Monday, August 22, 2011

Looking Down the Barrel of an Infrared- Part Two



Last week I talked about some of the potential issues for Emergency Responders re build up on the Fresnel lens system in an infrared temperature gun.  Smoke & ash from fires are one set of issues, and chemical extinguishing agents are another.  Chemical vapor residues from a chemical leak (say methyl bromide, for example) can cause problems, too.  There's a fourth category for all detection & measurement equipment, but I'll address that next posting.

But how often should you clean a top notch temperature gun (say our Top Temp Gun or the Flash Point Temp Gun)?  Here's the answer from our techs:

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If the following procedure is not followed, there will be an error of accuracy from 10 degrees F to 40 degrees F minimum for the readings.
  1]   EVERY unit we supply should be cleaned weekly to eliminate dust, girt and grime that will build up on the lens system.

        1a.  This can be done using a soft cloth or cotton swab with alcohol.
 
  2]  The advantage of the IR100_2 and the TN425 is the low temperature range of -76 to check accuracy of the unit.

       2a.  Simply fill a vessel with ice and water : check the temperature:  reading should be between  27F to 35 F.

       2b.  There should be only a drift from 32F .. 27 low and 35 high

       These readings should be within our stated accuracy.

   3] Finally, let's go beyond the lens issue...


        Sometimes dust and particulates from emergency response scenarios can be blown beyond the outer Fresnel  lens, and even  beyond the hard glass lens and right into the microprocessor.
         THIS event will cause an additional error in accuracy of 10 -20 degrees of the reading.

         There is NO WAY to take the unit apart and blow out the dust without destroying the guts of the unit.

 If the unit is too far out of whack as determined by ice water test...   then we will need to replace it ASAP.


Remember that high end infrared temperature guns are precision instruments.  Treat them like they are and they can help keep you and your team safe.

Monday, August 15, 2011

Looking Down the Barrel of an Infrared- Part One




You're looking at a Fresnel lens sysem that we use for our infrared temperature guns.  Notice the ridges along the tapering cone that lead down the barrel to the lens.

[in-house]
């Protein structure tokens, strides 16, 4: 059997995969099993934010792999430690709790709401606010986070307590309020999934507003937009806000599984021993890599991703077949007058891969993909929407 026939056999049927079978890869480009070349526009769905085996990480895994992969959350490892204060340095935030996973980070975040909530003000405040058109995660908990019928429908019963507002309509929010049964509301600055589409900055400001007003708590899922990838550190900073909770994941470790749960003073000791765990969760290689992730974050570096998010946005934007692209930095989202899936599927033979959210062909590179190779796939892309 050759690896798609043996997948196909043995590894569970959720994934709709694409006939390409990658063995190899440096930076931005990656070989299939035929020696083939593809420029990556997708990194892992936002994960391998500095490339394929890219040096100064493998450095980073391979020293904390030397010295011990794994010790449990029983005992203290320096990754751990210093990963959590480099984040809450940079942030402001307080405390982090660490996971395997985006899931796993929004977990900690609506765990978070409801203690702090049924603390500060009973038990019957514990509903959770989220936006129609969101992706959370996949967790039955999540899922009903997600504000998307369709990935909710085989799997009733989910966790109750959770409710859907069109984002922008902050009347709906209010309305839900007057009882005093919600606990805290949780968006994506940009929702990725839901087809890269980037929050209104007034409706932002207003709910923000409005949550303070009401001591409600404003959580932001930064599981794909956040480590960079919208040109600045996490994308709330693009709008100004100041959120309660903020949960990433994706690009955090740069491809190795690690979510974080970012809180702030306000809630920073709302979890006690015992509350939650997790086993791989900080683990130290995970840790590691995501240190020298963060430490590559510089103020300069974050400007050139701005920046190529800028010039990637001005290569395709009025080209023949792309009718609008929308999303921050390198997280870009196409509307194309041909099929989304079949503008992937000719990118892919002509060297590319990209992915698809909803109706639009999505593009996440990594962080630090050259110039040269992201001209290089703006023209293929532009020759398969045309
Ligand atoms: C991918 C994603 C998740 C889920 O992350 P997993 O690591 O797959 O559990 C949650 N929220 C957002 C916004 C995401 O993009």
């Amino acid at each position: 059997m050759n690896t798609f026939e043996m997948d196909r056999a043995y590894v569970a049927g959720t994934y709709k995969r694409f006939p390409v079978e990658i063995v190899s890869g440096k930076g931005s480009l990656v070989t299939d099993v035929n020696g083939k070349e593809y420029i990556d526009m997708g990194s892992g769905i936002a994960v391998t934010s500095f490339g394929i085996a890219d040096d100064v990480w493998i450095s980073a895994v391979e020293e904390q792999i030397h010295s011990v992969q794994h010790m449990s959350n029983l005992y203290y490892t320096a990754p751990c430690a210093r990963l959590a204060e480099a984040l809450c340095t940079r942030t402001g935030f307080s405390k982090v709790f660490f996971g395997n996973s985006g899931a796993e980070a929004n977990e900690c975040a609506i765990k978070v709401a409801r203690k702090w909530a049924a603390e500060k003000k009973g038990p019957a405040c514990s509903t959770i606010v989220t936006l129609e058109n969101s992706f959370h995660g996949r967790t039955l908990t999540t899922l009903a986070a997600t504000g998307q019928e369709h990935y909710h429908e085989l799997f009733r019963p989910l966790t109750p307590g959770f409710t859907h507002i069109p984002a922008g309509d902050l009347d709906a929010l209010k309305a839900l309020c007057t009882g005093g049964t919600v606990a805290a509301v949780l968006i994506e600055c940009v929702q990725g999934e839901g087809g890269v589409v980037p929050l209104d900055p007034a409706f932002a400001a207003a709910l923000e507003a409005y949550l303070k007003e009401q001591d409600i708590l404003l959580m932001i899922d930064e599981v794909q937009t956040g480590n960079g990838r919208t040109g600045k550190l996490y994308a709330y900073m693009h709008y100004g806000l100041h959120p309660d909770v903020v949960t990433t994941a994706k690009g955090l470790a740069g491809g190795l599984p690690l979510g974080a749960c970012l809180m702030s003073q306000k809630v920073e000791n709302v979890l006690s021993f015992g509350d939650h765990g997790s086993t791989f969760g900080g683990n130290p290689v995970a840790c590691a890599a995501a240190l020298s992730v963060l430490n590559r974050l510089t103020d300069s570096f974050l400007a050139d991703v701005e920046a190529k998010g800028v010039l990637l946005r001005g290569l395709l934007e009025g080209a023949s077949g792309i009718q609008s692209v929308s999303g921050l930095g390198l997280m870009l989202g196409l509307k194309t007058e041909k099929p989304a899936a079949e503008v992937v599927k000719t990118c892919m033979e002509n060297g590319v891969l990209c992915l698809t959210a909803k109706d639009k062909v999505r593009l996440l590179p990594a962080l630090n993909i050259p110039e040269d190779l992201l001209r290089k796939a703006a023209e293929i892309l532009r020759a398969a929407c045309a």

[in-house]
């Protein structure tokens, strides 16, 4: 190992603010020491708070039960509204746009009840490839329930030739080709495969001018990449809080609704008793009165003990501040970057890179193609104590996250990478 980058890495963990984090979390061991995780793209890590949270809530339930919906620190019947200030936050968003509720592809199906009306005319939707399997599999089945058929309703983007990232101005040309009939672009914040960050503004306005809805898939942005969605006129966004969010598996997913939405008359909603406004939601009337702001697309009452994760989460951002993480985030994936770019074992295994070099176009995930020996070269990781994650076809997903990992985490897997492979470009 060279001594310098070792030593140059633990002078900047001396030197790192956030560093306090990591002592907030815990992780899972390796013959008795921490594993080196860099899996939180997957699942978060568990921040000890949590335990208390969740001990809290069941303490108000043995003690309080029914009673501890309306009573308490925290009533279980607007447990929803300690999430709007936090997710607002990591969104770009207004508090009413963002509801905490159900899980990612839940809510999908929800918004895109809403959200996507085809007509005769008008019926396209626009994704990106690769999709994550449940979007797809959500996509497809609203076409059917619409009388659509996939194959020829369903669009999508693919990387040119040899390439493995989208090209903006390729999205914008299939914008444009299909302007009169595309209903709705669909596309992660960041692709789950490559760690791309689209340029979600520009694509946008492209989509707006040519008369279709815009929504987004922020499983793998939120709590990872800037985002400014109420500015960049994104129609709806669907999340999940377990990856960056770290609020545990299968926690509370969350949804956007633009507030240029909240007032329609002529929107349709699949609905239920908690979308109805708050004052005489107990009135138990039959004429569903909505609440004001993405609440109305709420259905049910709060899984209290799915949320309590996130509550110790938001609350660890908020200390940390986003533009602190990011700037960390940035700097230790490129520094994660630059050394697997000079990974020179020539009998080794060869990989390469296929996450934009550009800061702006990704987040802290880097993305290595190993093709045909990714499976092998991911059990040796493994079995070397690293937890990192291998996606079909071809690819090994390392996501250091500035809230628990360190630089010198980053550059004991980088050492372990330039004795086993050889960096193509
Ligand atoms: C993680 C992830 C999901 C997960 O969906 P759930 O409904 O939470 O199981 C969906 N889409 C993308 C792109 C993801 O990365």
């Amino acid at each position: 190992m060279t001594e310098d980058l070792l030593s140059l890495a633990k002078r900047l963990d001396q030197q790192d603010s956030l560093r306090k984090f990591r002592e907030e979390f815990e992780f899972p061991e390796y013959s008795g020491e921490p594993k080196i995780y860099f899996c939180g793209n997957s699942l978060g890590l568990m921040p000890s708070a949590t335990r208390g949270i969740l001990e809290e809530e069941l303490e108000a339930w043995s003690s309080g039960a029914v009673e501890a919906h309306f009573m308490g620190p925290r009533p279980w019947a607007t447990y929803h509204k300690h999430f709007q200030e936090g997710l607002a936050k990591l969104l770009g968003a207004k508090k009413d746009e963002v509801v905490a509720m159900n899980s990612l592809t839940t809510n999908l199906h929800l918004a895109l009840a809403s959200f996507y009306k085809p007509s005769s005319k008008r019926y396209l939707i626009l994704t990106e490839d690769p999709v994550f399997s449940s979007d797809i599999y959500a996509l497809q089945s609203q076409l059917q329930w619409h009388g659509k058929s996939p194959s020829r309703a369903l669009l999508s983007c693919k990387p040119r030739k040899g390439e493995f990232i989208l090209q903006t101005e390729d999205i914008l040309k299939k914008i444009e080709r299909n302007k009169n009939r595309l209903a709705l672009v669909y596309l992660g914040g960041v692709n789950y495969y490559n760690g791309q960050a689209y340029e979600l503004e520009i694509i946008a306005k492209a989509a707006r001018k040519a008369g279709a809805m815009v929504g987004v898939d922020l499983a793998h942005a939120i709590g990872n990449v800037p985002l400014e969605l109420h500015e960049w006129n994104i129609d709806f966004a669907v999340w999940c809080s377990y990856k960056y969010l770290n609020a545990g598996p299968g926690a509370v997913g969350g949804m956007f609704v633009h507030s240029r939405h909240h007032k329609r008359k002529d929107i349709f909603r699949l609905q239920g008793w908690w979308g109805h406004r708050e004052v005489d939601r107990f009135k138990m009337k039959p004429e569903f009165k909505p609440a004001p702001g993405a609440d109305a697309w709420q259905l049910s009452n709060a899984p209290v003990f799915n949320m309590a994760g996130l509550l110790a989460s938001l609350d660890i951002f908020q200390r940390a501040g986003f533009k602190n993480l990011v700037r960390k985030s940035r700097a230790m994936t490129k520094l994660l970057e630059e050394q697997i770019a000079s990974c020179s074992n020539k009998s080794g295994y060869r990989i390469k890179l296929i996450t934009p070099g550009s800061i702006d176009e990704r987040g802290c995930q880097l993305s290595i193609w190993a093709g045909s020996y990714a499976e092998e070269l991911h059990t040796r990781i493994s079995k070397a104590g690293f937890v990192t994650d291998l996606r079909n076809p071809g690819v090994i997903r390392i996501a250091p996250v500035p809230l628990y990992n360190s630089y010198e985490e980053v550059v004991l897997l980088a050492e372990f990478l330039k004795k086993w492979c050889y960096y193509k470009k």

I've been hammering this theme home for a while as regards photoionization detectors, but I promised to bring it around to our infrared temperature guns and today I will,

Even though we handle 100:1 distance to spot infrared temperature guns with Class III laser sights, the situations that hazmat responders have to deal with can involve lots of smoke, dust, chemical leaks and or extinguishants.  If you're not using our Top Temp Gun, it means you'll have to be even closer.  With somebody else's infrared temp gun, say a 50:1 distance to spot ratio, you'll have to be twice as close to get a decent reading.

What is distance to spot ratio?  For a 100:1 infrared temperature gun, it means that at one hundred feet you will be measuring a circle with a 1 foot radius.  That's a tight spec.  It's a real instrument that can save lives.

But what if, during an emergency run, you use your temperature gun in a smokey environment, or while your using it, extinguisher fumes blow your way.  Or chemical fumes from a factory?

The answer is that you have to clean it, just like in the case of the PID.  Swab the ridges and the lens with isopropyl alcohol.  Most people forget to clean the ridges that lead up to the main lens.  That's a cricital mistake.  A bad mistake.  Those ridges aren't there for nothing.  They're part of the instrument's operative principle.  So clean them as often as you clean the lens.

Clean them after every emergency you take the infrared gun to.  That way you'll be sure to get more accurate readings.  How inaccurate can the readings be if the unit's lens package (including the ridges)isn't cleaned?

I'll fill you in on that next time.